I did not even notice that she put Shine in a different color thread. Wow.
I don’t know where the custom started, but it’s a good one. Instead of making New Year’s resolutions, people will select a word that they hope will shape the year. My word in 2013 was Perseverance (the word of the year always goes in caps–lol), in 2014 it was Risk. Given that 2014 was a great year in terms of my writing endeavors, I had pondered keeping my word, but then just the other day something occurred to me. At almost every point whenever I had a success in 2014–my second Golden Heart nomination, my books hitting the Amazon bestsellers lists, my two Emma nominations–I always felt compelled to apologize in some way for it. It has been a real struggle for me to just take in the high points without apology, explanation or even a slight feeling of embarrassment.
These emotional reactions have to stop.
So I have selected a new word for 2015 that I hope will help me with my issue–Shine.
Shine is a word that does have some negative meanings, even racially, but I’m going to explain what it will mean for me this year.
I was raised by a very wise woman who taught me to reach far and to seek accomplishment, but once those goals were attained, then the accomplishment should be downplayed so that other people would not feel uncomfortable. My beautiful mother, who was one of the first black female business executives in the Pittsburgh area, steeped herself in this principle and I followed her example. However, I’ve learned a particular codicil to this belief.
It doesn’t matter what you do or say, there will be some people who cannot deal with it. I experienced this directly on Twitter when someone, who I thought of as supportive, engaged in subtweeting (talking about something that I said without referring to me directly). If someone has a problem with something that I’ve said, I would expect for them to engage me directly. So disappointing. This experience convinced me that I need to do and say what comes from my heart. No matter what, there will always be someone who has a problem. But that is their problem. Not mine. I do not need to be, or desire to be, “in your face” about what I do, but I don’t believe my mother wanted me to feel embarrassed or apologize for it. I know this is true because “This Little Light of Mine” was one of her favorite spirituals.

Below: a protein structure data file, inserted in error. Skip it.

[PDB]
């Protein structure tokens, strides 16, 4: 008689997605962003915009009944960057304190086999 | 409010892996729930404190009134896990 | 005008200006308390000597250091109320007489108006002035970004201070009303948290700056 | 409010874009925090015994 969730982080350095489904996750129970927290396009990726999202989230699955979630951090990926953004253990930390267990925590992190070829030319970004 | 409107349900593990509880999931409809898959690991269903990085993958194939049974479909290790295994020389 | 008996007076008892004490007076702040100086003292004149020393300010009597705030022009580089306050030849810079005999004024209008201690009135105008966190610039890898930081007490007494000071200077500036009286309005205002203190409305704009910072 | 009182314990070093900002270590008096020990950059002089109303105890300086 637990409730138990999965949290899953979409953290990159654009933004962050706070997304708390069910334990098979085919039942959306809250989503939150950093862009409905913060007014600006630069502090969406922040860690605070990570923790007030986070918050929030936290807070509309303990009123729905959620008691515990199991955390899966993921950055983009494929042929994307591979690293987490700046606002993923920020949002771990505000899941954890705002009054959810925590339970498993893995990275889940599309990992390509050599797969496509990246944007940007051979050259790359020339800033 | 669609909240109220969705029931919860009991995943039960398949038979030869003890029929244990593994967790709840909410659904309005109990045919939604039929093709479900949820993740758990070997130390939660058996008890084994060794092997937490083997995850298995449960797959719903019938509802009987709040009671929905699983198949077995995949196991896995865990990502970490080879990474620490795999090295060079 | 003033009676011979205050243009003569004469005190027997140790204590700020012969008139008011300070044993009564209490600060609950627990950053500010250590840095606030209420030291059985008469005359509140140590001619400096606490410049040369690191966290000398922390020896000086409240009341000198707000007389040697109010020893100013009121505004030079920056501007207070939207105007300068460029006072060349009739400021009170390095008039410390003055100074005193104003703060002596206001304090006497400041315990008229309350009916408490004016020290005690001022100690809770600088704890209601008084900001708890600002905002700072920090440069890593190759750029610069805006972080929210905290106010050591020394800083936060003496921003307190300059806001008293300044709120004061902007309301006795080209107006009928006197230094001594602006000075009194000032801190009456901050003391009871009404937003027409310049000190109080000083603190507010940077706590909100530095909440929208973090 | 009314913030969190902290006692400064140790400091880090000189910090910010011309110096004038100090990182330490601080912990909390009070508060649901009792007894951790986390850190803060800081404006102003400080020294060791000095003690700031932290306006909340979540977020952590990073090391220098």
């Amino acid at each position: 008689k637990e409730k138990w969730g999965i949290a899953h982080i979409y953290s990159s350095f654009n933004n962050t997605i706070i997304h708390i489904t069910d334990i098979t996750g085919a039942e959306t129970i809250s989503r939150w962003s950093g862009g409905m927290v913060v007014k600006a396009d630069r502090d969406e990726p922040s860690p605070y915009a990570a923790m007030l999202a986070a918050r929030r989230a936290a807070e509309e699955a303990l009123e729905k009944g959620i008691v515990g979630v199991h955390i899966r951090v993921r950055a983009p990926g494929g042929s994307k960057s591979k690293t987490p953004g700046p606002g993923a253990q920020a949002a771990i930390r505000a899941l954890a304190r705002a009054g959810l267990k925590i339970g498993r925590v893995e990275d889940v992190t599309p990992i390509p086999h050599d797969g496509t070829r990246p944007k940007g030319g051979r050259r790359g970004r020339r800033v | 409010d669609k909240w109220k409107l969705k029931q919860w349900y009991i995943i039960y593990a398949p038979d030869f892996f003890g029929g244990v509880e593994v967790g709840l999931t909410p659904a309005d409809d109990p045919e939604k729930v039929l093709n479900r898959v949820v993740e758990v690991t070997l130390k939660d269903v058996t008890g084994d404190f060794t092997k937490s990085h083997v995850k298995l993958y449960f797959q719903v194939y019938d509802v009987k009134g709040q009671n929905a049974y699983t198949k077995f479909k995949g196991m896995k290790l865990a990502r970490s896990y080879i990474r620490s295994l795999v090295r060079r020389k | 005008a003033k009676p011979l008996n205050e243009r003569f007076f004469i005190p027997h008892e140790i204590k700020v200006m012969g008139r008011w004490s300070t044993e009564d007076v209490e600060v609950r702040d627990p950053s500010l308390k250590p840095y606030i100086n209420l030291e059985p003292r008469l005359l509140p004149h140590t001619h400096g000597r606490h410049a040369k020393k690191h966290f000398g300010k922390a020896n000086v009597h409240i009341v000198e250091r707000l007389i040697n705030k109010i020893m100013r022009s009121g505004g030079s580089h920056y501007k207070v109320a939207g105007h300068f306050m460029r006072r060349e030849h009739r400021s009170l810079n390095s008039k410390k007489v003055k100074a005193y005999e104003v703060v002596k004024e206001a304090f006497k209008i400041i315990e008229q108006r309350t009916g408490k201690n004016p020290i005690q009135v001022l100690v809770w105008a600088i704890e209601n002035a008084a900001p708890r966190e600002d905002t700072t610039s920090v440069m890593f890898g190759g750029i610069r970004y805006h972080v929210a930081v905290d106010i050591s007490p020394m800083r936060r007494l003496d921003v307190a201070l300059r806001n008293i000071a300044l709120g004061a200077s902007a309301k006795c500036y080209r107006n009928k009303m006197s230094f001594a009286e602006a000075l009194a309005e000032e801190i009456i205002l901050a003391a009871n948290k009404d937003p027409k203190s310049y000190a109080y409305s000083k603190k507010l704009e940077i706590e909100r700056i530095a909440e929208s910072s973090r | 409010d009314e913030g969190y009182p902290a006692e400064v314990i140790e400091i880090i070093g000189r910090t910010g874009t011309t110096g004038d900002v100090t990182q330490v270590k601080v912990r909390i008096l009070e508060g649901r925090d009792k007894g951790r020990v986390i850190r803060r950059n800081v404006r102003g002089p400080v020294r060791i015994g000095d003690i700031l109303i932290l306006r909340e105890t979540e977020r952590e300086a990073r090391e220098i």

When my mother’s illness changed her appearance, my cousins wanted to honor my mother with a quilt where everyone created a block representing how they felt about her. They were sneaky and made her make her own block that represented advice that she would give to the children of the family. She chose to paint and embroider (in her creative way) the block that I’ve shown here. It’s in the center of the quilt. Also, as I reflect upon the true meaning behind her philosophy, there are other songs that she liked that were always referring to bringing light–“Shine, Jesus, Shine” and “We Are Singing for the Lord is Our Light.” Ahh. Now I get it.
So. Shine. No more explanations or apologies about the choices I’ve made in terms of the publisher I’ve chosen to put forward the three Bledsoe Sister books later in 2015, no more embarrassment about taking Milford College into the 20th century this year, just–do it to bring light.
Embracing Shine will not be easy. It was hard for me to even write this post. It’s an every day battle to reinforce the belief that I have a voice worth listening to, or a point of view that matters. But I believe that Shine will help me with this in 2015. And it starts in 2015 with the first blog post that discusses the next Milford book–The Representative’s Revolt. Onward and upward!